Continuing to grow in number, they eventually formed a permanent base in a swampy, barely accessible region. Skilled workers were organized into groups - millers, bakers, teachers, those who washed clothes, and others who hunted and scoured the area for food and weapons. They built a small school, a synagogue and also developed a court of law. Although there was much suffering from the brutal winter cold, sickness and starvation, these people were free with some hope of survival. Conflict also arose as to their mission - whether to take the strongest men and join the Soviet partisans who actively fought the Germans, or to remain a community in hiding, whose members' primary job was to live, despite the terrible odds. Ultimately 1200 members of the group survived.

Author Nechama Techas, a scholar, writer, and herself a Holocaust survivor, devoted much of her life to studying the fate of European Jewry. She recorded examples of human compassion, resistance, and heroism in the face of overwhelming horror and despair. Drawing on wide-ranging research and interviews with surviving partisans, she reconstructs here the poignant story of those who were given the choice to fight and survive. Most Holocaust victims never had such a choice.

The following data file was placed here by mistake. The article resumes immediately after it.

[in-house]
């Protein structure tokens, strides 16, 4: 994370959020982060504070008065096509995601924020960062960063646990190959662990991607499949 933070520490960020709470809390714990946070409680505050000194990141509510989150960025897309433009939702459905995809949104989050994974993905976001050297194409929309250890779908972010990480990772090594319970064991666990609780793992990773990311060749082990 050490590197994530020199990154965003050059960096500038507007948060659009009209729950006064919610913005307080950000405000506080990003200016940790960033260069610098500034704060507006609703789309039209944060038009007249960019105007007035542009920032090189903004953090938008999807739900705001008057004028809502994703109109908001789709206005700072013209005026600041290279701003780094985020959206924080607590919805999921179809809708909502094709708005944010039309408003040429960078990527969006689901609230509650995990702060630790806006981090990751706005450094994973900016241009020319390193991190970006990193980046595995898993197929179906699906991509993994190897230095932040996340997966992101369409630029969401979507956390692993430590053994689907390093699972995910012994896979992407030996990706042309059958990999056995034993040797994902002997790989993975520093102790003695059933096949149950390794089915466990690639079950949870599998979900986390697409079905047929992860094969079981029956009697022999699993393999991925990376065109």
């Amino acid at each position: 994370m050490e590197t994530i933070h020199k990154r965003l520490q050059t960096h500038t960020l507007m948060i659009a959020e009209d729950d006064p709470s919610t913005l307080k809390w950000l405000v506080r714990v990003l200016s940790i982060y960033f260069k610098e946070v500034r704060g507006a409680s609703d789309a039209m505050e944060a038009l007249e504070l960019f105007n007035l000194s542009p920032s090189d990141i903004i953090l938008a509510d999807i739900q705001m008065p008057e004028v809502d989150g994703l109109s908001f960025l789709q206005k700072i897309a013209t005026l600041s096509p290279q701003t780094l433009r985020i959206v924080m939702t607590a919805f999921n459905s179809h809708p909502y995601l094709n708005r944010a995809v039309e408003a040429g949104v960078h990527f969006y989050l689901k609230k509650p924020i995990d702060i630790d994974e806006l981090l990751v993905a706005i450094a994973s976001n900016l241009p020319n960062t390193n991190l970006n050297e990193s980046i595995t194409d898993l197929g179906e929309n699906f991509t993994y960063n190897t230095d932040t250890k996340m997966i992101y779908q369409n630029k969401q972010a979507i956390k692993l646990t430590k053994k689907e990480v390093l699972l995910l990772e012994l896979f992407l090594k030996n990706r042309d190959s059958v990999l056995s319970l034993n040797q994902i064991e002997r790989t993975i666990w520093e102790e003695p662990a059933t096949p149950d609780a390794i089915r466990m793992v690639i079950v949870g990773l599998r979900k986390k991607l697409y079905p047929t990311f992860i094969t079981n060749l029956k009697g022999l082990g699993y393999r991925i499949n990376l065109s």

It is difficult to say I "enjoyed" such a book - but I was riveted by it and the story of the brave Bielski Brigade members. However, because of its scholarly style, I do not recommend Defiance: The Bielski Partisans for casual readers.

  • Amazon readers rating: from 63 reviews

Read a chapter excerpt from Defiance: The Bielski Partisans at author's website



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About the Author:

Nechama TecNechama Tec is a Holocaust scholar, her research and publications have concentrated on the intricate relationships between self-preservation, compassion, altruism, rescue, resistance, cooperation and gender.

She was born in Lublin, Poland to a family of Polish Jews, and was 8years old in 1939 when Poland was invaded by Germany. She survived the Holocaust thanks to her life being saved by Polish Catholics. After the war she immigrated to Israel, later she moved to the United States, where she earned a doctorate at Columbia University.

In 1995, she was a Scholar-in-Residence at the International Institute for Holocaust Research at Yad Vashem, Jerusalem. In 1997, she was a Senior Research Fellow at the Miles Lerman Center for the Study of Jewish Resistance, at the United States Holocaust Memorial Museum in Washington, D.C. In then in 2002, she was appointed by President Bush to the Council of the United States Holocaust Memorial Museum, Washington D.C.Tec also serves on the Academic Advisory Committee at the Center for Advanced Holocaust Studies at the United States Holocaust Memorial Museum, Washington, D.C.

The movie "Defiance" is based on her book of the same name.

She is currently Professor Emerita of Sociology, University of Connecticut, Stamford.